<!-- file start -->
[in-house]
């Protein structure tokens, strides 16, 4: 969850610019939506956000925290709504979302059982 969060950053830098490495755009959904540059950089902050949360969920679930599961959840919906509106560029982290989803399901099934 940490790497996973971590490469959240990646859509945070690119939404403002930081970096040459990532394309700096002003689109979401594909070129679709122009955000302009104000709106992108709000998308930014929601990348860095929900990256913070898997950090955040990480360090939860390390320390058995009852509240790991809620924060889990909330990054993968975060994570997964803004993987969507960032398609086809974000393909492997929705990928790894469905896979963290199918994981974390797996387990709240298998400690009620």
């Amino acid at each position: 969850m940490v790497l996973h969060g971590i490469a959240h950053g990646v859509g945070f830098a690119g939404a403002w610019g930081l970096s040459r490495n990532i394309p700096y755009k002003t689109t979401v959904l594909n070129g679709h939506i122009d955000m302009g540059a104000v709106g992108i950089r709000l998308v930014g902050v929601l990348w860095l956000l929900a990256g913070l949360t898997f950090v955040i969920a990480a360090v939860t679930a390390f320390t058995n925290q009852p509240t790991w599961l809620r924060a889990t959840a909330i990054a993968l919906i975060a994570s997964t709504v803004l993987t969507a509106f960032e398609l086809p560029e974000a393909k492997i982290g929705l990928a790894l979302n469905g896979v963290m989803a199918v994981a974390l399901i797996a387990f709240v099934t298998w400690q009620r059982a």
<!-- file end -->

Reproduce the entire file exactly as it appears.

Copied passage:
[in-house]
């Protein structure tokens, strides 16, 4: 969850610019939506956000925290709504979302059982 969060950053830098490495755009959904540059950089902050949360969920679930599961959840919906509106560029982290989803399901099934 940490790497996973971590490469959240990646859509945070690119939404403002930081970096040459990532394309700096002003689109979401594909070129679709122009955000302009104000709106992108709000998308930014929601990348860095929900990256913070898997950090955040990480360090939860390390320390058995009852509240790991809620924060889990909330990054993968975060994570997964803004993987969507960032398609086809974000393909492997929705990928790894469905896979963290199918994981974390797996387990709240298998400690009620």
């Amino acid at each position: 969850m940490v790497l996973h969060g971590i490469a959240h950053g990646v859509g945070f830098a690119g939404a403002w610019g930081l970096s040459r490495n990532i394309p700096y755009k002003t689109t979401v959904l594909n070129g679709h939506i122009d955000m302009g540059a104000v709106g992108i950089r709000l998308v930014g902050v929601l990348w860095l956000l929900a990256g913070l949360t898997f950090v955040i969920a990480a360090v939860t679930a390390f320390t058995n925290q009852p509240t790991w599961l809620r924060a889990t959840a909330i990054a993968l919906i975060a994570s997964t709504v803004l993987t969507a509106f960032e398609l086809p560029e974000a393909k492997i982290g929705l990928a790894l979302n469905g896979v963290m989803a199918v994981a974390l399901i797996a387990f709240v099934t298998w400690q009620r059982a």